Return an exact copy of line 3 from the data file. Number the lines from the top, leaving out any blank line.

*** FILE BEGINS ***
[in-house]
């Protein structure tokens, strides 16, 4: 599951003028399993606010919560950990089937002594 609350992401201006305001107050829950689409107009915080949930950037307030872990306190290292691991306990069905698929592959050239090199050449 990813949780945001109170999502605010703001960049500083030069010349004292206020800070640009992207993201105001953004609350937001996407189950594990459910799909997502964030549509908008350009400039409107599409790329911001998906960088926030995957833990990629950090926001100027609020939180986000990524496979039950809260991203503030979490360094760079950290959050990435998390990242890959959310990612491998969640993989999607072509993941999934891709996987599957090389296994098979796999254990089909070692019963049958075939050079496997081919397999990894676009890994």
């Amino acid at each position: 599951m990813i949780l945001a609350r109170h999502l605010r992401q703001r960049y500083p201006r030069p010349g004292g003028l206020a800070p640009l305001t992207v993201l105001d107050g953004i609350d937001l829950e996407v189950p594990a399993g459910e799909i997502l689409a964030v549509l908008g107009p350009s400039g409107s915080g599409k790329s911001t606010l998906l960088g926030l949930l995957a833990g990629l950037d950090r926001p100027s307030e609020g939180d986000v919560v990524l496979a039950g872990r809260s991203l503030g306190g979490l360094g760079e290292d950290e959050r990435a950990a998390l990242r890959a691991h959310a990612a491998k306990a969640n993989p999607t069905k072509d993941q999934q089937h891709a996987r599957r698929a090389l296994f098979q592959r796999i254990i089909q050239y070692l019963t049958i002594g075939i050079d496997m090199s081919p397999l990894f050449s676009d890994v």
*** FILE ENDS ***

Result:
């Amino acid at each position: 599951m990813i949780l945001a609350r109170h999502l605010r992401q703001r960049y500083p201006r030069p010349g004292g003028l206020a800070p640009l305001t992207v993201l105001d107050g953004i609350d937001l829950e996407v189950p594990a399993g459910e799909i997502l689409a964030v549509l908008g107009p350009s400039g409107s915080g599409k790329s911001t606010l998906l960088g926030l949930l995957a833990g990629l950037d950090r926001p100027s307030e609020g939180d986000v919560v990524l496979a039950g872990r809260s991203l503030g306190g979490l360094g760079e290292d950290e959050r990435a950990a998390l990242r890959a691991h959310a990612a491998k306990a969640n993989p999607t069905k072509d993941q999934q089937h891709a996987r599957r698929a090389l296994f098979q592959r796999i254990i089909q050239y070692l019963t049958i002594g075939i050079d496997m090199s081919p397999l990894f050449s676009d890994v």